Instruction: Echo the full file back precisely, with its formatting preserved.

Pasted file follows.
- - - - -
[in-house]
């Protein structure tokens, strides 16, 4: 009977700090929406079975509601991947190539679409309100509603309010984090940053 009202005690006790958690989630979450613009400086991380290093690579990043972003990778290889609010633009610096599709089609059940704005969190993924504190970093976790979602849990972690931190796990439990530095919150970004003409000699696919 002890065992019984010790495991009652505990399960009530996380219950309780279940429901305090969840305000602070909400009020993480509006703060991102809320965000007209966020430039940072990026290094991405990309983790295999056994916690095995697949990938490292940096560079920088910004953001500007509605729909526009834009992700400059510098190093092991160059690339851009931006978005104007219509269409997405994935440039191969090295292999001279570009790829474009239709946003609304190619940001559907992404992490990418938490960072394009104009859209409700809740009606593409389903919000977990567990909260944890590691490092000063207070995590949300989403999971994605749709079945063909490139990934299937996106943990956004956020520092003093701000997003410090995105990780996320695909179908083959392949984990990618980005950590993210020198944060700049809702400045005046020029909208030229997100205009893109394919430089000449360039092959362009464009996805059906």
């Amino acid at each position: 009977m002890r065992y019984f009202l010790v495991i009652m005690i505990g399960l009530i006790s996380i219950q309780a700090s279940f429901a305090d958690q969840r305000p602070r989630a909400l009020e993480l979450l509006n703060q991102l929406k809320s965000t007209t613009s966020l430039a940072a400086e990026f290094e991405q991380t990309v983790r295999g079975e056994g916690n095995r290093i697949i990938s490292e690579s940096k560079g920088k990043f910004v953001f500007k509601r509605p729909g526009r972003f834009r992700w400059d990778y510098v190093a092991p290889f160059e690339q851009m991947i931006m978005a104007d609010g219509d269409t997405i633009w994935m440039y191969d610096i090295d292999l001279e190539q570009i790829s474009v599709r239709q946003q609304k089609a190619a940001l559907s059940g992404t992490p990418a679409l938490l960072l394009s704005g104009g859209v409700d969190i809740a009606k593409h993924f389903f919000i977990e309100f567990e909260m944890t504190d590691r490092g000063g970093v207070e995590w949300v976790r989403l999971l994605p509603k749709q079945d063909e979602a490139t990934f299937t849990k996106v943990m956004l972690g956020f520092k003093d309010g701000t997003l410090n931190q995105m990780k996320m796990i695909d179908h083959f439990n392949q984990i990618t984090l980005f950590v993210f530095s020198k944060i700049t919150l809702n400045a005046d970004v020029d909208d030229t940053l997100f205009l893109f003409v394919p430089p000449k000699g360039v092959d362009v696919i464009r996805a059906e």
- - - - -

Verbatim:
[in-house]
């Protein structure tokens, strides 16, 4: 009977700090929406079975509601991947190539679409309100509603309010984090940053 009202005690006790958690989630979450613009400086991380290093690579990043972003990778290889609010633009610096599709089609059940704005969190993924504190970093976790979602849990972690931190796990439990530095919150970004003409000699696919 002890065992019984010790495991009652505990399960009530996380219950309780279940429901305090969840305000602070909400009020993480509006703060991102809320965000007209966020430039940072990026290094991405990309983790295999056994916690095995697949990938490292940096560079920088910004953001500007509605729909526009834009992700400059510098190093092991160059690339851009931006978005104007219509269409997405994935440039191969090295292999001279570009790829474009239709946003609304190619940001559907992404992490990418938490960072394009104009859209409700809740009606593409389903919000977990567990909260944890590691490092000063207070995590949300989403999971994605749709079945063909490139990934299937996106943990956004956020520092003093701000997003410090995105990780996320695909179908083959392949984990990618980005950590993210020198944060700049809702400045005046020029909208030229997100205009893109394919430089000449360039092959362009464009996805059906």
């Amino acid at each position: 009977m002890r065992y019984f009202l010790v495991i009652m005690i505990g399960l009530i006790s996380i219950q309780a700090s279940f429901a305090d958690q969840r305000p602070r989630a909400l009020e993480l979450l509006n703060q991102l929406k809320s965000t007209t613009s966020l430039a940072a400086e990026f290094e991405q991380t990309v983790r295999g079975e056994g916690n095995r290093i697949i990938s490292e690579s940096k560079g920088k990043f910004v953001f500007k509601r509605p729909g526009r972003f834009r992700w400059d990778y510098v190093a092991p290889f160059e690339q851009m991947i931006m978005a104007d609010g219509d269409t997405i633009w994935m440039y191969d610096i090295d292999l001279e190539q570009i790829s474009v599709r239709q946003q609304k089609a190619a940001l559907s059940g992404t992490p990418a679409l938490l960072l394009s704005g104009g859209v409700d969190i809740a009606k593409h993924f389903f919000i977990e309100f567990e909260m944890t504190d590691r490092g000063g970093v207070e995590w949300v976790r989403l999971l994605p509603k749709q079945d063909e979602a490139t990934f299937t849990k996106v943990m956004l972690g956020f520092k003093d309010g701000t997003l410090n931190q995105m990780k996320m796990i695909d179908h083959f439990n392949q984990i990618t984090l980005f950590v993210f530095s020198k944060i700049t919150l809702n400045a005046d970004v020029d909208d030229t940053l997100f205009l893109f003409v394919p430089p000449k000699g360039v092959d362009v696919i464009r996805a059906e």